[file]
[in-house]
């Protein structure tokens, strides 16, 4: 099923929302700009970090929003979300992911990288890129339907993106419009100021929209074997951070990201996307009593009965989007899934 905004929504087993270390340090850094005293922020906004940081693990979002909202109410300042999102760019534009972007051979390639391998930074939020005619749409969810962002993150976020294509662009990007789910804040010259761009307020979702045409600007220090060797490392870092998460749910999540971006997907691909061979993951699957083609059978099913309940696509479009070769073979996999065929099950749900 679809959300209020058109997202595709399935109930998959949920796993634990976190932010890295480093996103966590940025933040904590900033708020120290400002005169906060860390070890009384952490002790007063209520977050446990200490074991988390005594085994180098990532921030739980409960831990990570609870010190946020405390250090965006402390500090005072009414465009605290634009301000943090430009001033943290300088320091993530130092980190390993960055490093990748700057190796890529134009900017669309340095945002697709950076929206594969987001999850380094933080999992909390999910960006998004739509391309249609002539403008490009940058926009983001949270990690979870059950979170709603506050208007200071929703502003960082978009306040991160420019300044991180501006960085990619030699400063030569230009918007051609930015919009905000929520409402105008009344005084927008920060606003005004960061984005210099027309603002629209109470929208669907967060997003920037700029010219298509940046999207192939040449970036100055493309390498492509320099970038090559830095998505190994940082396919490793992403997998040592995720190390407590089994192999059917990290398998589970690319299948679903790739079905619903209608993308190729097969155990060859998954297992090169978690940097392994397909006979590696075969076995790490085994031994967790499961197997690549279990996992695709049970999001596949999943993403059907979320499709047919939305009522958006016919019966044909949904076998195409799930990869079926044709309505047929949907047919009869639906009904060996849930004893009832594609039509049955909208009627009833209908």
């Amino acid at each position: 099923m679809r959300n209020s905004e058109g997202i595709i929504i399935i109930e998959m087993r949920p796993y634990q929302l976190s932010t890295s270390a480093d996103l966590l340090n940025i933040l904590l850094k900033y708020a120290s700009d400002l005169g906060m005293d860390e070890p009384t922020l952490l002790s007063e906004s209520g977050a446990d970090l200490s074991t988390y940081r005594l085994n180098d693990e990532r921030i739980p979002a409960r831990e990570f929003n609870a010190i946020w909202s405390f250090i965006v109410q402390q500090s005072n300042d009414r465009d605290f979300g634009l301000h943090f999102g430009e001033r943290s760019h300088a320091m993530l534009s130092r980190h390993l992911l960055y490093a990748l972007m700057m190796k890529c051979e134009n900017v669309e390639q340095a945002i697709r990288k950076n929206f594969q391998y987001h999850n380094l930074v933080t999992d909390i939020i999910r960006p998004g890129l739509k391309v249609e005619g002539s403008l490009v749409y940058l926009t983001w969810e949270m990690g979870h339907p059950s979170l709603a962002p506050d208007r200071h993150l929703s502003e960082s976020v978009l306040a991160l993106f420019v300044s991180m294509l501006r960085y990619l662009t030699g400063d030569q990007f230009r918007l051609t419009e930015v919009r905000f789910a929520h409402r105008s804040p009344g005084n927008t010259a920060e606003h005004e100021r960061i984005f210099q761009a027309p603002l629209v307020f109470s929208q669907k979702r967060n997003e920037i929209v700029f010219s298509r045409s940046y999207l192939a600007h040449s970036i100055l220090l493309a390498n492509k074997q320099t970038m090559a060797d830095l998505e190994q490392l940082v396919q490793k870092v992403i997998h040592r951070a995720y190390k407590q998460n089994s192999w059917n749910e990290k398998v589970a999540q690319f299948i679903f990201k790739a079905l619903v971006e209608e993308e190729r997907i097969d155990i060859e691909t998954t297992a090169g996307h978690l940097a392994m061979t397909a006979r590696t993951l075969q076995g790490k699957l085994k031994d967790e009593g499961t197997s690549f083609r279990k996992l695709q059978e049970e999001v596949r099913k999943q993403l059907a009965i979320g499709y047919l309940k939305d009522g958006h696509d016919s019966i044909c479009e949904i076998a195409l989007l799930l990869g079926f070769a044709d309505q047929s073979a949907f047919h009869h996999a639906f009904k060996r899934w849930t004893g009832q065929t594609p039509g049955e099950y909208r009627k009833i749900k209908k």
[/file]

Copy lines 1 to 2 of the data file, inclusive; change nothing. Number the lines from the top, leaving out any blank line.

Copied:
[in-house]
């Protein structure tokens, strides 16, 4: 099923929302700009970090929003979300992911990288890129339907993106419009100021929209074997951070990201996307009593009965989007899934 905004929504087993270390340090850094005293922020906004940081693990979002909202109410300042999102760019534009972007051979390639391998930074939020005619749409969810962002993150976020294509662009990007789910804040010259761009307020979702045409600007220090060797490392870092998460749910999540971006997907691909061979993951699957083609059978099913309940696509479009070769073979996999065929099950749900 679809959300209020058109997202595709399935109930998959949920796993634990976190932010890295480093996103966590940025933040904590900033708020120290400002005169906060860390070890009384952490002790007063209520977050446990200490074991988390005594085994180098990532921030739980409960831990990570609870010190946020405390250090965006402390500090005072009414465009605290634009301000943090430009001033943290300088320091993530130092980190390993960055490093990748700057190796890529134009900017669309340095945002697709950076929206594969987001999850380094933080999992909390999910960006998004739509391309249609002539403008490009940058926009983001949270990690979870059950979170709603506050208007200071929703502003960082978009306040991160420019300044991180501006960085990619030699400063030569230009918007051609930015919009905000929520409402105008009344005084927008920060606003005004960061984005210099027309603002629209109470929208669907967060997003920037700029010219298509940046999207192939040449970036100055493309390498492509320099970038090559830095998505190994940082396919490793992403997998040592995720190390407590089994192999059917990290398998589970690319299948679903790739079905619903209608993308190729097969155990060859998954297992090169978690940097392994397909006979590696075969076995790490085994031994967790499961197997690549279990996992695709049970999001596949999943993403059907979320499709047919939305009522958006016919019966044909949904076998195409799930990869079926044709309505047929949907047919009869639906009904060996849930004893009832594609039509049955909208009627009833209908």